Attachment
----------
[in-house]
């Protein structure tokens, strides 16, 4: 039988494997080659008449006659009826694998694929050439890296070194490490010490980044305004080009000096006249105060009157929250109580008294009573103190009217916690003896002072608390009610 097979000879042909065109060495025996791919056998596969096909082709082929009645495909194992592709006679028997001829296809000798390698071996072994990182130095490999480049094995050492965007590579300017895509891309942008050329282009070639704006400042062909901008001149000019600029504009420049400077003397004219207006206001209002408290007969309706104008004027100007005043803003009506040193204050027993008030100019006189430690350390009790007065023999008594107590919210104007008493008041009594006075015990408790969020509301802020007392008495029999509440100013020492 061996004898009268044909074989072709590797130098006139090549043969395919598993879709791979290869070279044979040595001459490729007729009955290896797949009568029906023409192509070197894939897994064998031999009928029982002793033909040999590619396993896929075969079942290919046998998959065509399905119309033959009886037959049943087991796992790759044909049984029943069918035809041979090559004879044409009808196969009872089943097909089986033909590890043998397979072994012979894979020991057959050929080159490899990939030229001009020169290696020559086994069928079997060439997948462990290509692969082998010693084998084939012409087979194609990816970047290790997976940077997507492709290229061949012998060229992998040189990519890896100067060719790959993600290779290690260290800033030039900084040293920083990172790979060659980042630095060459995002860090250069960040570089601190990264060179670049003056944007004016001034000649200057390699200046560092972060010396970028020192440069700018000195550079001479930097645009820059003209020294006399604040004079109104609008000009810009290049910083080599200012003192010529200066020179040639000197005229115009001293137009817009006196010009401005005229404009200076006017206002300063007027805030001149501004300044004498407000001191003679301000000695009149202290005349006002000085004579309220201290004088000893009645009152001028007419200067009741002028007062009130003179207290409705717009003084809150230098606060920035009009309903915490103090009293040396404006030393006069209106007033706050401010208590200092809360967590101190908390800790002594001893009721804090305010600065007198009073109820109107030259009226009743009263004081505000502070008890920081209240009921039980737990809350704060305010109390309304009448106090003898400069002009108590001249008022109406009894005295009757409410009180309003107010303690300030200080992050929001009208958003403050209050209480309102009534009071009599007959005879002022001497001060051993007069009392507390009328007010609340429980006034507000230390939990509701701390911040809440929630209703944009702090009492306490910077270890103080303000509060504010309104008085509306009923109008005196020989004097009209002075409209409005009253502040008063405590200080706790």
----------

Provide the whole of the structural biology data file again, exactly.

[in-house]
């Protein structure tokens, strides 16, 4: 039988494997080659008449006659009826694998694929050439890296070194490490010490980044305004080009000096006249105060009157929250109580008294009573103190009217916690003896002072608390009610 097979000879042909065109060495025996791919056998596969096909082709082929009645495909194992592709006679028997001829296809000798390698071996072994990182130095490999480049094995050492965007590579300017895509891309942008050329282009070639704006400042062909901008001149000019600029504009420049400077003397004219207006206001209002408290007969309706104008004027100007005043803003009506040193204050027993008030100019006189430690350390009790007065023999008594107590919210104007008493008041009594006075015990408790969020509301802020007392008495029999509440100013020492 061996004898009268044909074989072709590797130098006139090549043969395919598993879709791979290869070279044979040595001459490729007729009955290896797949009568029906023409192509070197894939897994064998031999009928029982002793033909040999590619396993896929075969079942290919046998998959065509399905119309033959009886037959049943087991796992790759044909049984029943069918035809041979090559004879044409009808196969009872089943097909089986033909590890043998397979072994012979894979020991057959050929080159490899990939030229001009020169290696020559086994069928079997060439997948462990290509692969082998010693084998084939012409087979194609990816970047290790997976940077997507492709290229061949012998060229992998040189990519890896100067060719790959993600290779290690260290800033030039900084040293920083990172790979060659980042630095060459995002860090250069960040570089601190990264060179670049003056944007004016001034000649200057390699200046560092972060010396970028020192440069700018000195550079001479930097645009820059003209020294006399604040004079109104609008000009810009290049910083080599200012003192010529200066020179040639000197005229115009001293137009817009006196010009401005005229404009200076006017206002300063007027805030001149501004300044004498407000001191003679301000000695009149202290005349006002000085004579309220201290004088000893009645009152001028007419200067009741002028007062009130003179207290409705717009003084809150230098606060920035009009309903915490103090009293040396404006030393006069209106007033706050401010208590200092809360967590101190908390800790002594001893009721804090305010600065007198009073109820109107030259009226009743009263004081505000502070008890920081209240009921039980737990809350704060305010109390309304009448106090003898400069002009108590001249008022109406009894005295009757409410009180309003107010303690300030200080992050929001009208958003403050209050209480309102009534009071009599007959005879002022001497001060051993007069009392507390009328007010609340429980006034507000230390939990509701701390911040809440929630209703944009702090009492306490910077270890103080303000509060504010309104008085509306009923109008005196020989004097009209002075409209409005009253502040008063405590200080706790």